Elected councilors are responsible for making decisions about a wide range of issues in their local communities, including setting budgets, children's services, leisure facilities and the environment. Local government committee administrators, often referred to as committee administrators, are paid local government officers that provide support before, during and after meetings called to discuss these issues.
Meetings may be attended by:
A number of councilors (committee members) with special interest and responsibility for the issue under discussion.
Paid officers from relevant local government departments.
Representatives of other organisations and members of the public.
It is the committee administrator's responsibility to make sure that everyone participating in the meeting knows where and when it is to be held and to keep an accurate record of all proceedings. Playing a key role in ensuring the democratic processes are followed, typical duties may include:
Committee administrators usually work 37 hours a week, Monday to Friday. Meetings often take place in the evening, but councils usually offer flexible working arrangements to compensate for working outside normal office hours and may give time off in lieu or pay an attendance allowance. Part-time work or job sharing is sometimes available.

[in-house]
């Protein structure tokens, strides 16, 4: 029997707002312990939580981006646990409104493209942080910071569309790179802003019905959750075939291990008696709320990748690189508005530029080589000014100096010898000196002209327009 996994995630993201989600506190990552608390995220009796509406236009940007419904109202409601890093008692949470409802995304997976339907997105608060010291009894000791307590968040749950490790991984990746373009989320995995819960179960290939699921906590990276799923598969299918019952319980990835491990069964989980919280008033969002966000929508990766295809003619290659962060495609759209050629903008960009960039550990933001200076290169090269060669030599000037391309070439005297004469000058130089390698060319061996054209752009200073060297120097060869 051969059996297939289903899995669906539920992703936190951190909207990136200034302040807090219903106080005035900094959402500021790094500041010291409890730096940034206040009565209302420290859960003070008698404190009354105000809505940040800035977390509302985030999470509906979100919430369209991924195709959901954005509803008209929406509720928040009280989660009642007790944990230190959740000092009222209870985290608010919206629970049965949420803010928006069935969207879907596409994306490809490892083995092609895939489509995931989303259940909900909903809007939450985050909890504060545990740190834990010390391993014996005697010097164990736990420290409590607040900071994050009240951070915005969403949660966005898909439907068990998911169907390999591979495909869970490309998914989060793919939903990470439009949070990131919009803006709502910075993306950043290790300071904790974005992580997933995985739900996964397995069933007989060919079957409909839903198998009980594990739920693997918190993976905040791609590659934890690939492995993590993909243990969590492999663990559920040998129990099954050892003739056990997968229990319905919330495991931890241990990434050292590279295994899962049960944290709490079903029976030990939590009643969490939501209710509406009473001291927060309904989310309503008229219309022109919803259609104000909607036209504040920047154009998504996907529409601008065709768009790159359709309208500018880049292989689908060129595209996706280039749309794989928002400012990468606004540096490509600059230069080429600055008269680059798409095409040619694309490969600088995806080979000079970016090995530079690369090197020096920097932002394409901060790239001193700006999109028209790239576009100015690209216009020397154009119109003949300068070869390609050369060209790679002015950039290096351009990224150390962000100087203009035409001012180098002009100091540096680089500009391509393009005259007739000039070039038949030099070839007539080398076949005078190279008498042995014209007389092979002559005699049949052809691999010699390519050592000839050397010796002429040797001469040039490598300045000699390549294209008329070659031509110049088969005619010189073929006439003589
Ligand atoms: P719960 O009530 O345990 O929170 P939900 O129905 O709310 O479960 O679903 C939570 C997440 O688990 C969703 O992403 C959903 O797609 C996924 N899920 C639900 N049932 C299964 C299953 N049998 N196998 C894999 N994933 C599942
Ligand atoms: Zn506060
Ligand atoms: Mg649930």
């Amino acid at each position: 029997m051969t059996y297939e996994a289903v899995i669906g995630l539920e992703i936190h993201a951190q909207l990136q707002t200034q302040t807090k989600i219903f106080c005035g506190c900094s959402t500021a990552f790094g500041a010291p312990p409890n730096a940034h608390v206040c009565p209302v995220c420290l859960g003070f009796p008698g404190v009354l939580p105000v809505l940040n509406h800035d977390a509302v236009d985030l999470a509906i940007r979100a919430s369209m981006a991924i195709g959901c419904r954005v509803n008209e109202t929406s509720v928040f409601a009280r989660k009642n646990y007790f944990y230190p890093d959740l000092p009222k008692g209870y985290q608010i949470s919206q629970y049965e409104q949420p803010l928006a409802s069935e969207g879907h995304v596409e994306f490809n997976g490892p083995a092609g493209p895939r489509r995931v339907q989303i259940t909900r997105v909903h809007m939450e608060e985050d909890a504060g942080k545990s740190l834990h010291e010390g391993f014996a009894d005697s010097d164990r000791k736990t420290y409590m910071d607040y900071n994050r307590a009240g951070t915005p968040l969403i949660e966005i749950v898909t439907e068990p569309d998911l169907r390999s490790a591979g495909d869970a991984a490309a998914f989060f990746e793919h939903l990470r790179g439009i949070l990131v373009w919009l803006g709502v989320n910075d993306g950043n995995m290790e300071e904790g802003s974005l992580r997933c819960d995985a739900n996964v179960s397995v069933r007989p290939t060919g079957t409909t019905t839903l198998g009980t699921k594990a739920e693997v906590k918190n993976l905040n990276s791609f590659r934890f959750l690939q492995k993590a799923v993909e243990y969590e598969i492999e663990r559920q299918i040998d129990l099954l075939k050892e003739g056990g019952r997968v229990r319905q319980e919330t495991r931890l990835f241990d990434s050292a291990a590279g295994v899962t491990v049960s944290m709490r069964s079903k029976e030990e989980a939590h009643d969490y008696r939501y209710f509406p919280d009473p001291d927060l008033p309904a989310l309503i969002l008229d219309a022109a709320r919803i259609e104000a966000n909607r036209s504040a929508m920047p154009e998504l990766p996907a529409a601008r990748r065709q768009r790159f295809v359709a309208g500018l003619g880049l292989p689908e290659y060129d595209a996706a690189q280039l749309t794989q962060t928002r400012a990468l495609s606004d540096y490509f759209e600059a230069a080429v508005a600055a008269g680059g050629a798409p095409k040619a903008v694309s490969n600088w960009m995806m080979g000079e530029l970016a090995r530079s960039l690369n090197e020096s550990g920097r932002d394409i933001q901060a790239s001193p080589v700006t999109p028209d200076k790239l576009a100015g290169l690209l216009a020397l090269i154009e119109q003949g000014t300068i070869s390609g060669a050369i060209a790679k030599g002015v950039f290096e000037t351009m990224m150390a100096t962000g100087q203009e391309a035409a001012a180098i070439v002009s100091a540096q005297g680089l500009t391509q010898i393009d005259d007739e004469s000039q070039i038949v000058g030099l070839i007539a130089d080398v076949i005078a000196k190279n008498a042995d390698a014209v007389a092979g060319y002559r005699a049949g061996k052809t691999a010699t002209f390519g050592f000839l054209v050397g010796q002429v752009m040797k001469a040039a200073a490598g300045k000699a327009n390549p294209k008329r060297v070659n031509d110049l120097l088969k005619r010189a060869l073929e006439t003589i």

Committee administrators work in town halls, civic centres or council offices in towns and cities. They are usually office-based, but will also be required to attend meetings at other venues.
Salaries for committee administrators start at around £18,000 a year. These may rise to between £20,000 and £29,000 a year with experience.
More than 4,000 people work in committee administration roles within local government in the UK. They are employed in all types of local authority.
Vacancies are advertised in the local press, the jobs bulletins and websites of individual local authorities, the public sector printed and digital recruitment magazine Opportunities and at www.lgjobs.com, the local government recruitment website.
There are no minimum educational requirements to become a committee administrator. However, many councils require candidates to have GCSE's (A*-C) including English and maths, or equivalent qualifications. Candidates with experience of working in administration, particularly within local government, may have an advantage.
The Diploma in business, administration and finance and the Diploma in public services may be relevant to this area of work.
Some candidates may hold qualifications in public administration or related fields, such as public services or public management. A large number of institutions throughout the UK offer courses in public administration at foundation degree, Higher National Diploma (HND), degree and Masters degree levels. The Council for Administration (CfA) has information about foundation degrees at www.breakinto.biz.
Entry to degree courses is usually five GCSE's (A*-C) and a minimum of two A levels, or equivalent. Entry to HND and foundation degree courses is usually with four GCSE's (A*-C) and one A level, or equivalent. Entry requirements may vary, so candidates should check with individual colleges or universities.